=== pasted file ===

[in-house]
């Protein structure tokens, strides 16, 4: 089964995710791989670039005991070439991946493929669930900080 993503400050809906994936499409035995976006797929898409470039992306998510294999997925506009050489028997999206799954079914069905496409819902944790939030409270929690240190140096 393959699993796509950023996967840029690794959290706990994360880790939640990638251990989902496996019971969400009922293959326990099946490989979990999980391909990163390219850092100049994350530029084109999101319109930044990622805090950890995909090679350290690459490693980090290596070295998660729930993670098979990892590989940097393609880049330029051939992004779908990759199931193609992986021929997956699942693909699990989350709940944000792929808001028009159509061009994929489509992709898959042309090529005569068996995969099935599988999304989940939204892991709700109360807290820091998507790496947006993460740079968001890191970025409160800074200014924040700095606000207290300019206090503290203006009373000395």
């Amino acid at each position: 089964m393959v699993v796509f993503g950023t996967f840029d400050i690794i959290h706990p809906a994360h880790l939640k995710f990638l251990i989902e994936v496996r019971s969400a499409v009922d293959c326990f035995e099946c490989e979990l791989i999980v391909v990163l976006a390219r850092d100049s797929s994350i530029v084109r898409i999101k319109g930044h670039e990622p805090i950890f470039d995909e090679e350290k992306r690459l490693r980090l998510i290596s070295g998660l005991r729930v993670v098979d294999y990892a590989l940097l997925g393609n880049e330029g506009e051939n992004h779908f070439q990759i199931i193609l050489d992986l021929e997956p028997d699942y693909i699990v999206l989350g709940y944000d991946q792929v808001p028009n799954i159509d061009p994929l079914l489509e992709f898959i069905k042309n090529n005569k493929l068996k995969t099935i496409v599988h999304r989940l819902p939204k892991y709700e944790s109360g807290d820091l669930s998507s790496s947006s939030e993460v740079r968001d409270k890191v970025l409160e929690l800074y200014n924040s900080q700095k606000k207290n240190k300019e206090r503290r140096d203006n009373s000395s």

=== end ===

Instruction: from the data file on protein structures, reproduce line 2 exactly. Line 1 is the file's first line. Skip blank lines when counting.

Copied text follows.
């Protein structure tokens, strides 16, 4: 089964995710791989670039005991070439991946493929669930900080 993503400050809906994936499409035995976006797929898409470039992306998510294999997925506009050489028997999206799954079914069905496409819902944790939030409270929690240190140096 393959699993796509950023996967840029690794959290706990994360880790939640990638251990989902496996019971969400009922293959326990099946490989979990999980391909990163390219850092100049994350530029084109999101319109930044990622805090950890995909090679350290690459490693980090290596070295998660729930993670098979990892590989940097393609880049330029051939992004779908990759199931193609992986021929997956699942693909699990989350709940944000792929808001028009159509061009994929489509992709898959042309090529005569068996995969099935599988999304989940939204892991709700109360807290820091998507790496947006993460740079968001890191970025409160800074200014924040700095606000207290300019206090503290203006009373000395």